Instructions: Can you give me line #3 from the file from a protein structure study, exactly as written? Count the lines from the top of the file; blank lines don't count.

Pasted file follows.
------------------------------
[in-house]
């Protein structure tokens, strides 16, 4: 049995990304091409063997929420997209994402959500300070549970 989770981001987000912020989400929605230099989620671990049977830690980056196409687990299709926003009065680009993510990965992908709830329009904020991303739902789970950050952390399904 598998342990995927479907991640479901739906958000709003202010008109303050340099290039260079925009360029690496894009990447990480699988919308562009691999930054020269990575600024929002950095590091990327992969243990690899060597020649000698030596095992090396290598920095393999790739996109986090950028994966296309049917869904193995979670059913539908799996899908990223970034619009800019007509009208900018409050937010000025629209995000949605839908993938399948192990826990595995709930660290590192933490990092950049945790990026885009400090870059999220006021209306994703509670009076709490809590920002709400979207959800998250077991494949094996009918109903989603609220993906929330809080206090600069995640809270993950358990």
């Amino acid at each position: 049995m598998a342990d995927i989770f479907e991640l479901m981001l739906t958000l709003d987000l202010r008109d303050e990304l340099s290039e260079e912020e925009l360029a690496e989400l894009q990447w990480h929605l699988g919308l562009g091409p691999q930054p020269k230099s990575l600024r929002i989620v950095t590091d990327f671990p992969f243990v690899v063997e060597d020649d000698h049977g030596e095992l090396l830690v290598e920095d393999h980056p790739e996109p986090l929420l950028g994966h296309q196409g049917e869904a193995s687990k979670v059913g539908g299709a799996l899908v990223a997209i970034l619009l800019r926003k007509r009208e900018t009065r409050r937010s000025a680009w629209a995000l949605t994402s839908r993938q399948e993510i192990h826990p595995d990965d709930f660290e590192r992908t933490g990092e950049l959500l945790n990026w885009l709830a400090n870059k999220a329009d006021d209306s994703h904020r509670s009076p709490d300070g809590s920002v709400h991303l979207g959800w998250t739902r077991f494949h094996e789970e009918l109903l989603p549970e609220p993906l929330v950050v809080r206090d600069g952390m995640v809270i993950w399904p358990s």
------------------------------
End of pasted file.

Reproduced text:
């Amino acid at each position: 049995m598998a342990d995927i989770f479907e991640l479901m981001l739906t958000l709003d987000l202010r008109d303050e990304l340099s290039e260079e912020e925009l360029a690496e989400l894009q990447w990480h929605l699988g919308l562009g091409p691999q930054p020269k230099s990575l600024r929002i989620v950095t590091d990327f671990p992969f243990v690899v063997e060597d020649d000698h049977g030596e095992l090396l830690v290598e920095d393999h980056p790739e996109p986090l929420l950028g994966h296309q196409g049917e869904a193995s687990k979670v059913g539908g299709a799996l899908v990223a997209i970034l619009l800019r926003k007509r009208e900018t009065r409050r937010s000025a680009w629209a995000l949605t994402s839908r993938q399948e993510i192990h826990p595995d990965d709930f660290e590192r992908t933490g990092e950049l959500l945790n990026w885009l709830a400090n870059k999220a329009d006021d209306s994703h904020r509670s009076p709490d300070g809590s920002v709400h991303l979207g959800w998250t739902r077991f494949h094996e789970e009918l109903l989603p549970e609220p993906l929330v950050v809080r206090d600069g952390m995640v809270i993950w399904p358990s």